Civic Imagination

New Feet

There was a girl named Nelly and she was a part of a circus troupe in Los Angeles, California. One day, she fell from atop of a human pyramid and broke both of her feet. Because of this, she could no longer walk or perform in the circus. A rabbi hears about her story and visits her in the hospital and tells her that he can build her new feet out of clay. She agrees and her gives her new feet and she is able to go back to circus training. Her new feet are very noticeable and she faces judgement and discrimination from her classmates who think she’s different. Her teacher decides to use this as a teaching moment and has all of the students talk about what makes them different too. The students realize that Nelly is just like them, even with her feet. The class comes together and writes about their experiences and it is published into a book. The end.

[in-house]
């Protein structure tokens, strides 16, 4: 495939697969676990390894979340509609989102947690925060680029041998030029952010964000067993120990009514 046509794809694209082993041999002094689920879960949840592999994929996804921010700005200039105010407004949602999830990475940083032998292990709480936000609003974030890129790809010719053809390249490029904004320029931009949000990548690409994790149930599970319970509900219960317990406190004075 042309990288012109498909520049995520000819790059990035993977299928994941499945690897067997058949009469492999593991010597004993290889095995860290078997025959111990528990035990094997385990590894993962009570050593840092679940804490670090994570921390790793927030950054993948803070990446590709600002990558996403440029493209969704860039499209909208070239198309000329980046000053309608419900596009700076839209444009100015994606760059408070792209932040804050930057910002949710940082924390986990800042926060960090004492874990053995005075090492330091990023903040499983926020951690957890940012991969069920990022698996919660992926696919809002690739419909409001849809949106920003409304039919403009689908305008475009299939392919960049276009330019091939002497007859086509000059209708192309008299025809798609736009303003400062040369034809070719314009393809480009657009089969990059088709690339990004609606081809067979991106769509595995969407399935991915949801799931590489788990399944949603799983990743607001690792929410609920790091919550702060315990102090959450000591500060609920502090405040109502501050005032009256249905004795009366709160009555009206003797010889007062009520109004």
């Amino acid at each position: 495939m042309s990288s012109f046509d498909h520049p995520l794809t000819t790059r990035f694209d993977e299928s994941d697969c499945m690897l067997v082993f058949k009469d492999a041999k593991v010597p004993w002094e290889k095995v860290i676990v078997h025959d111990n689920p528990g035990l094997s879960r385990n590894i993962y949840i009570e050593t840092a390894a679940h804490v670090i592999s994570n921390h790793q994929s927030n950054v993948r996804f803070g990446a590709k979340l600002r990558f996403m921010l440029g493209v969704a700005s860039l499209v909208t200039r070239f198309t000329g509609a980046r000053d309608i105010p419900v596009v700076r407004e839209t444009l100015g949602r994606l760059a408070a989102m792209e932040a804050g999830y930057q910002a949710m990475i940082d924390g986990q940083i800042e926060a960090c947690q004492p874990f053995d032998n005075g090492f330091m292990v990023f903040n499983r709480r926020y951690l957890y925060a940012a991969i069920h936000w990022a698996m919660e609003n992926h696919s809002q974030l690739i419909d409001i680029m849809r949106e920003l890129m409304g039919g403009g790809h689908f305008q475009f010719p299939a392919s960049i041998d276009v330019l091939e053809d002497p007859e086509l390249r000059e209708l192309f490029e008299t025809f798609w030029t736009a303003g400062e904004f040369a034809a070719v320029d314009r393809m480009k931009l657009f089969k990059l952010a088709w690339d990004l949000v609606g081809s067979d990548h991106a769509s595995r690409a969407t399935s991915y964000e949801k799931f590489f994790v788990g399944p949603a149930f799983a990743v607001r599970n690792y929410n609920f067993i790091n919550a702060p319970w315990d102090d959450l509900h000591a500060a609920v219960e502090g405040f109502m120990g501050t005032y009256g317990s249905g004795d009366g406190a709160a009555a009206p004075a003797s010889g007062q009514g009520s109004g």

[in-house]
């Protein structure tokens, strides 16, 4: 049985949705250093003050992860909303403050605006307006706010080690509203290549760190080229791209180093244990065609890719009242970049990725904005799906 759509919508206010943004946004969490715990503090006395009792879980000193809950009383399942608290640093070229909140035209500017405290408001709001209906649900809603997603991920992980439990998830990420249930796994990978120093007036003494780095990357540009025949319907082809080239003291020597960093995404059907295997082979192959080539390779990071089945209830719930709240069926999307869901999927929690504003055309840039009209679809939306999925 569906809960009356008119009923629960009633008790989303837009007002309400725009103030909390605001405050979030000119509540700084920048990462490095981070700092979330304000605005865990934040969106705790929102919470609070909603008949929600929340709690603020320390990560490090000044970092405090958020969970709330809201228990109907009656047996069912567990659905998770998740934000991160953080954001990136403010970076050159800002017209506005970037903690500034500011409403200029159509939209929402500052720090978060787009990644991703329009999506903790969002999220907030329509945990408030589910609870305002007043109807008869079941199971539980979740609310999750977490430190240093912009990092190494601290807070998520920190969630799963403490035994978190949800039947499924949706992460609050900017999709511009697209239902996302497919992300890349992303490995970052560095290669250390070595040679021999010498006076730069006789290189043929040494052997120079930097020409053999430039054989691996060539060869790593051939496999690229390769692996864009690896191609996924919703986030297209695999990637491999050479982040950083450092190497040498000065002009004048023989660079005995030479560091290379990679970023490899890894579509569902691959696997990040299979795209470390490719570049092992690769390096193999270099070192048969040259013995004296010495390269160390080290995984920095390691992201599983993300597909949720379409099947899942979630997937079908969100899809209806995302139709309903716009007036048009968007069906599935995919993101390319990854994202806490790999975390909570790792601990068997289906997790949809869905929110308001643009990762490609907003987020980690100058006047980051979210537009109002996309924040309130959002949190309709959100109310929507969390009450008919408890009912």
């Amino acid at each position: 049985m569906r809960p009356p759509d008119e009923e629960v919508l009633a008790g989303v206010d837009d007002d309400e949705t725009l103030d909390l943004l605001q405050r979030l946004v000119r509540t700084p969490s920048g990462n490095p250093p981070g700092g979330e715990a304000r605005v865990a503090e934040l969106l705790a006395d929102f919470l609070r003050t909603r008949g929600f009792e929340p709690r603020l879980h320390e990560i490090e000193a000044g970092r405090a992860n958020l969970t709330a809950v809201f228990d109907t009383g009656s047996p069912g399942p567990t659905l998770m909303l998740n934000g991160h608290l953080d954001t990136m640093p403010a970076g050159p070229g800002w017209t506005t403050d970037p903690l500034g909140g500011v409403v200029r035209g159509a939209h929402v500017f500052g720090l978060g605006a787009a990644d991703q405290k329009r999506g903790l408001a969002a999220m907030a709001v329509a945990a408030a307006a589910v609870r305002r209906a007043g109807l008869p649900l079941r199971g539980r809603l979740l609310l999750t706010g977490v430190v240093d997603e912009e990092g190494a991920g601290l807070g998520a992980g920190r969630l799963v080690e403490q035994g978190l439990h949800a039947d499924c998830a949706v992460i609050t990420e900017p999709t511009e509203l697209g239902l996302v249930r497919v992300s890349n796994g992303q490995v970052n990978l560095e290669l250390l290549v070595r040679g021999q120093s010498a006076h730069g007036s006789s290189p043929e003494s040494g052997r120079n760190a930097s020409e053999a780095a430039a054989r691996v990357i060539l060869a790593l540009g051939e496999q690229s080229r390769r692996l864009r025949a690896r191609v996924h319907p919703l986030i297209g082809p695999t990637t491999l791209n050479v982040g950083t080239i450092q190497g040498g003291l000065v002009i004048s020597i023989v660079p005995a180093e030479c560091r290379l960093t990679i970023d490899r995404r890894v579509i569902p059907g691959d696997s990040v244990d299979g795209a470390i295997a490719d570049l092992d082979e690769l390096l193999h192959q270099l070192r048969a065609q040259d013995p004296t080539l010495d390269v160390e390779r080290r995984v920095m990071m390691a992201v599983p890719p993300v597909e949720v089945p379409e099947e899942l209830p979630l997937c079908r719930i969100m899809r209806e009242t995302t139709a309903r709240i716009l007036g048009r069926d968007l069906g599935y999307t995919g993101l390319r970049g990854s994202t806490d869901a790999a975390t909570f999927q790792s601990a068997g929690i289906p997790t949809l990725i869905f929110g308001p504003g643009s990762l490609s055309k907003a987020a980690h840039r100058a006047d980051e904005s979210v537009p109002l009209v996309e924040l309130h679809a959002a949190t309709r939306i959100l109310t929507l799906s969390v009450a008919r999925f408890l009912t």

Ethical Benefits and Challenges of Bringing These Stories Together
Some challenges that we faced were connecting three completely different stories in different genres into one cohesive story. One story was nonfiction, one was based on a true story, and the other was fiction. In addition, one of the stories had magical elements, which posed an interesting challenge to integrating those elements into real life. Benefits were finding common characteristics and themes within the stories. We also all benefiting from taking a very deep look into our stories — beyond what we had previously seen.

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